Copyright by Ania Nowakowska
Artwork copyright © by Ania Nowakowska

In his book Take This Waltz - A Celebration of Leonard Cohen, (Canada 1994), Jim Devlin shares his recollection of the December 4, 1979, Hammersmith Odeon concert. Song(s) from this concert will be featured on Field Commander Cohen: Tour Of 1979:

"After all these years, I can't remember the chap's exact words, but it was something like: 'Ladies and Gentlemen, we regret that the Leonard Cohen concert will not be starting on time as there still are a few problems with the sound... we hope it will not be too long before the start of the concert and we do apologize for this delay...' The P.A. clicked off.

"Some of us just shrugged, lots made a low, groaning noise (not quite in harmony but it suggested E minor to me), and others continued to pore eagerly through Leonard's new book, Death of a Lady's Man. I'd just bought my copy that night too, and inscribed it immediately - London, December 4, 1979, Hammersmith Odeon.

"After about 20 minutes, a few fans started singing 'Why are we waiting?', taken up good humouredly by quite a few more (perhaps now in G minor) and any tension among the waiting throng was easily dissolved. Everyone found their voice at about 8:30 and united in a great cheer when the doors finally opened and we flooded in for the concert.

"And what a concert! I didn't have a pen or pencil to jot down the songs (my first regret of the evening, though only a slight one); in hindsight, mind you, after the first few songs, I'd probably not have been able to do so as Leonard was slowly and inexorably weaving his magic web of sound throughout the auditorium, wrapping us all in his famous blue raincoat, demanding our silence at the trial of a singer who had to die, begging us to tell him the whereabouts of his gypsy wife... He sang and sang and sang. His voice and guitar and back-up musicians (a young "fusion" band to quote the programme, called Passenger, plus violinist Raffi Hakopian and several others) filled the place with so many of his familiar and best-loved songs in such fresh arrangements they (almost) sounded like new songs; and even those from his most recent album - Recent Songs, of course (which I played over and over again since its release a couple of months earlier) - sounded new and a little unfamiliar. Perhaps it was just the excitement of being at my first Leonard Cohen concert; perhaps it was because it was my very first ever gig at the Hammersmith Odeon; or maybe, and perhaps this is the real reason: it was just... the songs. Sung by their best singer, their composer.

"Leonard was dressed in black; and when singing solo, standing in the spotlight, he delivered his lines with emotion, passion and verve; and in one particular song, 'Memories', with a great sense of humour - complete with 'Sha la la's'; and dancing girls - Jennifer Warnes and Sharon Robinson, his brilliant back-up vocalists, doing a marvellous Ronettes routine! God, it made me laugh; and not only me, for the whole place echoed with cheers and laughter every time he belted out:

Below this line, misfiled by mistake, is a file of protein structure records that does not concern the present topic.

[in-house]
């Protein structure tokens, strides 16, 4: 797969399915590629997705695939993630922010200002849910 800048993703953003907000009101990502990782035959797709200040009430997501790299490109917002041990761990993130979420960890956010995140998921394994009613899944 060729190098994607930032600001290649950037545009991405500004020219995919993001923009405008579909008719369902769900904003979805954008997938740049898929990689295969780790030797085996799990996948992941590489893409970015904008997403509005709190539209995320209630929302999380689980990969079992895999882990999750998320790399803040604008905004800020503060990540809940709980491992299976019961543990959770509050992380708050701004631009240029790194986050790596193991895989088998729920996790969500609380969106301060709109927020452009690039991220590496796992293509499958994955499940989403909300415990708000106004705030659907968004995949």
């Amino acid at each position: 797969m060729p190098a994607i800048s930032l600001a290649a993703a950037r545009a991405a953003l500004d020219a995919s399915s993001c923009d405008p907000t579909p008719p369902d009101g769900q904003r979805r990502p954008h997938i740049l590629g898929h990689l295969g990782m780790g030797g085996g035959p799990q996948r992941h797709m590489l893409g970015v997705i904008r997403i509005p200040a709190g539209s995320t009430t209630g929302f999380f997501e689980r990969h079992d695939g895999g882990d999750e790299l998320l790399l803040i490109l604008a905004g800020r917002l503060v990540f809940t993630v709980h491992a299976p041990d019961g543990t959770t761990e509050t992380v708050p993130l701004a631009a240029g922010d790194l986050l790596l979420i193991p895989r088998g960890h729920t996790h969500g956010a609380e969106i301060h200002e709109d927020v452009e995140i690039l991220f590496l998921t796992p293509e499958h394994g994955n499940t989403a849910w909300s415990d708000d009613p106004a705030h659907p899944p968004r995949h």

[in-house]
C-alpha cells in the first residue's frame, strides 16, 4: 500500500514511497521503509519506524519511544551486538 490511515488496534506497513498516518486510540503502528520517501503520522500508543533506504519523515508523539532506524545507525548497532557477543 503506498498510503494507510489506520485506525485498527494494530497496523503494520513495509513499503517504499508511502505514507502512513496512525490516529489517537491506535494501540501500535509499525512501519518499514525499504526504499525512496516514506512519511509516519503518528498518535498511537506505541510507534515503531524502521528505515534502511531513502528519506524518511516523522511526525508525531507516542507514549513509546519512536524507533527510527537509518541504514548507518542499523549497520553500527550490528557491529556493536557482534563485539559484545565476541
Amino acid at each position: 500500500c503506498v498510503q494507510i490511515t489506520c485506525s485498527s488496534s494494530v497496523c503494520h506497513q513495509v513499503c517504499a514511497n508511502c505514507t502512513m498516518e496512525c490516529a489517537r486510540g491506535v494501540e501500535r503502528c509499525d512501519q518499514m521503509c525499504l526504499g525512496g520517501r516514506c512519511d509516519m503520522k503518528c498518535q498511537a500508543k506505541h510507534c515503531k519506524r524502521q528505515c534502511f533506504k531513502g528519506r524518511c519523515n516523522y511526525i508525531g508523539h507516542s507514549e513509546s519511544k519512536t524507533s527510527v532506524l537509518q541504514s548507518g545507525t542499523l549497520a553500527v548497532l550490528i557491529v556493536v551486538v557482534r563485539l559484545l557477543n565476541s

Ah but won't you let me see I said won't you let me see
Won't you let me seeeeeeeeeeeeee
Your naked body?
Aaaaaaaaaaahhhhhhh aaaaaaahhhhhhhhhh

"Of course we had the real Cohen too; lovely versions of 'Who by Fire', 'Chelsea Hotel #2', 'Field Commander Cohen', and many more. Sometimes a song-title was shouted out from the audience but from where I was sitting I couldn't tell if Leonard obliged - he just kept singing one great song after another.

"I had to leave before the end (obviously my biggest regret of the evening) to catch a midnight train, but I carried away with me my own set of memories which have lasted ever since. This Leonard Cohen concert which for me had promised so much, had, in truth, delivered so much much more."

Copyright 1994 © Jim Devlin
Reprinted with permission

Many thanks to Jim Devlin for allowing us to reprint his wonderful memories of this concert. Thanks also to Judith Braun for her typing efforts.

Personal Recollections:
Leonard Cohen Live
London, December 1979

by Jim Donoghue
University of Limerick, Ireland

In December 1979 I was working in London where I had the wonderful experience of seeing Leonard Cohen live at the Hammersmith Odeon. My recollections are very clear since it was such a beautiful evening with an artist who really cared for his audience and his musicians. However, first you should know that Leonard was very out of fashion during these confused times. The UK music press were victims of the post-punk hiatus and a palatable anti-art tone was everywhere - Leonard with his articulate songs and his focus on craft clashed with the vogue for content free cyniscism.

These concerts were to back up Recent Songs which had been released a couple of months before. They had a very low profile advertising campaign, indeed I only found out about them since I lived a couple of blocks from the theatre. At first when the neon went up the concert was headlined as "Leonard Cohen in Concert, Support Act - Passager." This was changed to "Leonard Cohen in Concert - No Support starts 8 pm sharp!"